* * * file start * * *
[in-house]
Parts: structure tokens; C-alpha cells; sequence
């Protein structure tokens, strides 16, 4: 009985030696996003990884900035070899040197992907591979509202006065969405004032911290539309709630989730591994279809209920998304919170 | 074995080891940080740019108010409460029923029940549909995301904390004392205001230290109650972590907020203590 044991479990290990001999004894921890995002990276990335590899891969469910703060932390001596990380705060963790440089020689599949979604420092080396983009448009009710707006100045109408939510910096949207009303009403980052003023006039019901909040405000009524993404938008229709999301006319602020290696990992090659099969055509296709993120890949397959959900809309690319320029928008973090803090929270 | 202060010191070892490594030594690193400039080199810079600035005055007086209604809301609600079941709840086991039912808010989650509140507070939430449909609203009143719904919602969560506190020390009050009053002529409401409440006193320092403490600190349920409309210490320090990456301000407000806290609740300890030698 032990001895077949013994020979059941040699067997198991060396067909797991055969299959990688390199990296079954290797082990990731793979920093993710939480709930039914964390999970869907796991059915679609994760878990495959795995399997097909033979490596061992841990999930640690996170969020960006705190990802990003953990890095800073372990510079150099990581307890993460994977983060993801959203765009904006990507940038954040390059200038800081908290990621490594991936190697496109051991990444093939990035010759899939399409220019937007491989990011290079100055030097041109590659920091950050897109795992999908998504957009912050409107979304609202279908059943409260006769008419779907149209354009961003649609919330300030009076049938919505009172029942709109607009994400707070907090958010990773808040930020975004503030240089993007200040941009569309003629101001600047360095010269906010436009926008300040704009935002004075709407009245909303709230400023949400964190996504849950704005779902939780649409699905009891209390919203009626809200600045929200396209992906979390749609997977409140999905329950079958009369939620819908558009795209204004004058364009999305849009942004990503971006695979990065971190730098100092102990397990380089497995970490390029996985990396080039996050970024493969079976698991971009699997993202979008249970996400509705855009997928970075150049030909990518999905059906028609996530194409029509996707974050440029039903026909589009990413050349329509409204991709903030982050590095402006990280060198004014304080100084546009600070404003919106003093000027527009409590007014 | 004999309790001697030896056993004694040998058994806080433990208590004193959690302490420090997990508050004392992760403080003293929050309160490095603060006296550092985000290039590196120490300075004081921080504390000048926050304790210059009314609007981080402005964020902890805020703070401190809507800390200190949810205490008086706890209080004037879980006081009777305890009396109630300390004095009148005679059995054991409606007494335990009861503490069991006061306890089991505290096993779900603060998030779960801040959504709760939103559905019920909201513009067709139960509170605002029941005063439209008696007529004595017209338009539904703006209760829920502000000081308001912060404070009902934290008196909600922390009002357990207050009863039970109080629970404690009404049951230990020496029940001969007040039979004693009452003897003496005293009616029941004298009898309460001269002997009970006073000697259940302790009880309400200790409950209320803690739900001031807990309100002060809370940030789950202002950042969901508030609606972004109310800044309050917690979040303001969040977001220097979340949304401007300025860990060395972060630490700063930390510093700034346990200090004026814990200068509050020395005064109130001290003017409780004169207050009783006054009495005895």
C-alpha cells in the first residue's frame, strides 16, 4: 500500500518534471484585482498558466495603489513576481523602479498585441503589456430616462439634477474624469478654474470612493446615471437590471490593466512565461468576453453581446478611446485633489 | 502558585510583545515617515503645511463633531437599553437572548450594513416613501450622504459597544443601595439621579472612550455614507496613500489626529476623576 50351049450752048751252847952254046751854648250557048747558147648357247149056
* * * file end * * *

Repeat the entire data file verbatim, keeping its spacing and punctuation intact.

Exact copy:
[in-house]
Parts: structure tokens; C-alpha cells; sequence
């Protein structure tokens, strides 16, 4: 009985030696996003990884900035070899040197992907591979509202006065969405004032911290539309709630989730591994279809209920998304919170 | 074995080891940080740019108010409460029923029940549909995301904390004392205001230290109650972590907020203590 044991479990290990001999004894921890995002990276990335590899891969469910703060932390001596990380705060963790440089020689599949979604420092080396983009448009009710707006100045109408939510910096949207009303009403980052003023006039019901909040405000009524993404938008229709999301006319602020290696990992090659099969055509296709993120890949397959959900809309690319320029928008973090803090929270 | 202060010191070892490594030594690193400039080199810079600035005055007086209604809301609600079941709840086991039912808010989650509140507070939430449909609203009143719904919602969560506190020390009050009053002529409401409440006193320092403490600190349920409309210490320090990456301000407000806290609740300890030698 032990001895077949013994020979059941040699067997198991060396067909797991055969299959990688390199990296079954290797082990990731793979920093993710939480709930039914964390999970869907796991059915679609994760878990495959795995399997097909033979490596061992841990999930640690996170969020960006705190990802990003953990890095800073372990510079150099990581307890993460994977983060993801959203765009904006990507940038954040390059200038800081908290990621490594991936190697496109051991990444093939990035010759899939399409220019937007491989990011290079100055030097041109590659920091950050897109795992999908998504957009912050409107979304609202279908059943409260006769008419779907149209354009961003649609919330300030009076049938919505009172029942709109607009994400707070907090958010990773808040930020975004503030240089993007200040941009569309003629101001600047360095010269906010436009926008300040704009935002004075709407009245909303709230400023949400964190996504849950704005779902939780649409699905009891209390919203009626809200600045929200396209992906979390749609997977409140999905329950079958009369939620819908558009795209204004004058364009999305849009942004990503971006695979990065971190730098100092102990397990380089497995970490390029996985990396080039996050970024493969079976698991971009699997993202979008249970996400509705855009997928970075150049030909990518999905059906028609996530194409029509996707974050440029039903026909589009990413050349329509409204991709903030982050590095402006990280060198004014304080100084546009600070404003919106003093000027527009409590007014 | 004999309790001697030896056993004694040998058994806080433990208590004193959690302490420090997990508050004392992760403080003293929050309160490095603060006296550092985000290039590196120490300075004081921080504390000048926050304790210059009314609007981080402005964020902890805020703070401190809507800390200190949810205490008086706890209080004037879980006081009777305890009396109630300390004095009148005679059995054991409606007494335990009861503490069991006061306890089991505290096993779900603060998030779960801040959504709760939103559905019920909201513009067709139960509170605002029941005063439209008696007529004595017209338009539904703006209760829920502000000081308001912060404070009902934290008196909600922390009002357990207050009863039970109080629970404690009404049951230990020496029940001969007040039979004693009452003897003496005293009616029941004298009898309460001269002997009970006073000697259940302790009880309400200790409950209320803690739900001031807990309100002060809370940030789950202002950042969901508030609606972004109310800044309050917690979040303001969040977001220097979340949304401007300025860990060395972060630490700063930390510093700034346990200090004026814990200068509050020395005064109130001290003017409780004169207050009783006054009495005895």
C-alpha cells in the first residue's frame, strides 16, 4: 500500500518534471484585482498558466495603489513576481523602479498585441503589456430616462439634477474624469478654474470612493446615471437590471490593466512565461468576453453581446478611446485633489 | 502558585510583545515617515503645511463633531437599553437572548450594513416613501450622504459597544443601595439621579472612550455614507496613500489626529476623576 50351049450752048751252847952254046751854648250557048747558147648357247149056